Kampanjen för folkomröstning i Storbritannien håller på att gå in i ett mycket spännande skede. Innan nejen i Frankrike och Holland hade alla partier lovat en folkomröstning om EU-konstitutionen, men nu försöker den nye premiärministern Gordon Brown smita ifrån det löftet.
Den EU-positiva tidningen Economist hoppas fortfarande kunna undvika en folkomröstning, men optimismen är något ansträngd.
Right now, the new prime minister, Gordon Brown, is battling demands to offer the British public a referendum on the proposed ”Treaty of Lisbon” that EU leaders have drafted as a replacement for the doomed EU constitution (on which his predecessor, Tony Blair, did offer a referendum).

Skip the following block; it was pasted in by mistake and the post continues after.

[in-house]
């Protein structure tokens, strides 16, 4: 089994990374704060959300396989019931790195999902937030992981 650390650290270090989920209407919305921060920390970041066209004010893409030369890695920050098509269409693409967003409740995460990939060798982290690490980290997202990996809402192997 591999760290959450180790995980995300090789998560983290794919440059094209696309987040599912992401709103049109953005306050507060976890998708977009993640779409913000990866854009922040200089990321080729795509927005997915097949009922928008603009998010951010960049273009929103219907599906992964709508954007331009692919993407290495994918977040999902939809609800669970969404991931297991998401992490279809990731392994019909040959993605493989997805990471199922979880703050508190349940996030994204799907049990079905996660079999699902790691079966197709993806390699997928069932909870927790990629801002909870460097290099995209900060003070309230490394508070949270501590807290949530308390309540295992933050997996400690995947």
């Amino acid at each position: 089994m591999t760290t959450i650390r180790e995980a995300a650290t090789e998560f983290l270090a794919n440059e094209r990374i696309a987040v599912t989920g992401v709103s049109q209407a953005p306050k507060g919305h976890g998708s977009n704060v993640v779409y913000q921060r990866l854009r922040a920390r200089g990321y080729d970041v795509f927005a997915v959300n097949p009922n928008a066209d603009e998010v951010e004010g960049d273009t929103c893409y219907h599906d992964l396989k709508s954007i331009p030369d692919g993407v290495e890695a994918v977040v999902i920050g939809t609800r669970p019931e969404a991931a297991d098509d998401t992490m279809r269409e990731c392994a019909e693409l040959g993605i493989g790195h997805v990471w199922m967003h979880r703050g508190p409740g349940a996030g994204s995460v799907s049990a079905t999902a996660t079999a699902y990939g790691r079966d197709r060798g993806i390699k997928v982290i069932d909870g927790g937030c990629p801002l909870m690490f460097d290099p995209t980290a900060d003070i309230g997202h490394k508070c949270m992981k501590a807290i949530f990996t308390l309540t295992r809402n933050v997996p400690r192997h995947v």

Mr Brown is having a painful time fighting off those demands, mainly because he cannot speak aloud the real reason not to have a referendum (he would lose it, plunging Britain’s EU relations into a deep crisis), but instead has to pretend that the new treaty is so different from, and so much more modest than the old constitution, that a national popular vote is not needed. Alas, the last few weeks have been unkind to that strategy. Half the national leaders in Europe have popped up to boast that the new treaty contains almost all the major innovations of the old constitution, and that all that has changed is the packaging. Some of those leaders, still more unhelpfully, have publicly asserted that the guiding principle behind the change of packaging was to make the whole treaty bewildering to ordinary voters, in order to avoid referendums.
Och det här är alltså en Ja-sägares beskrivning av situationen.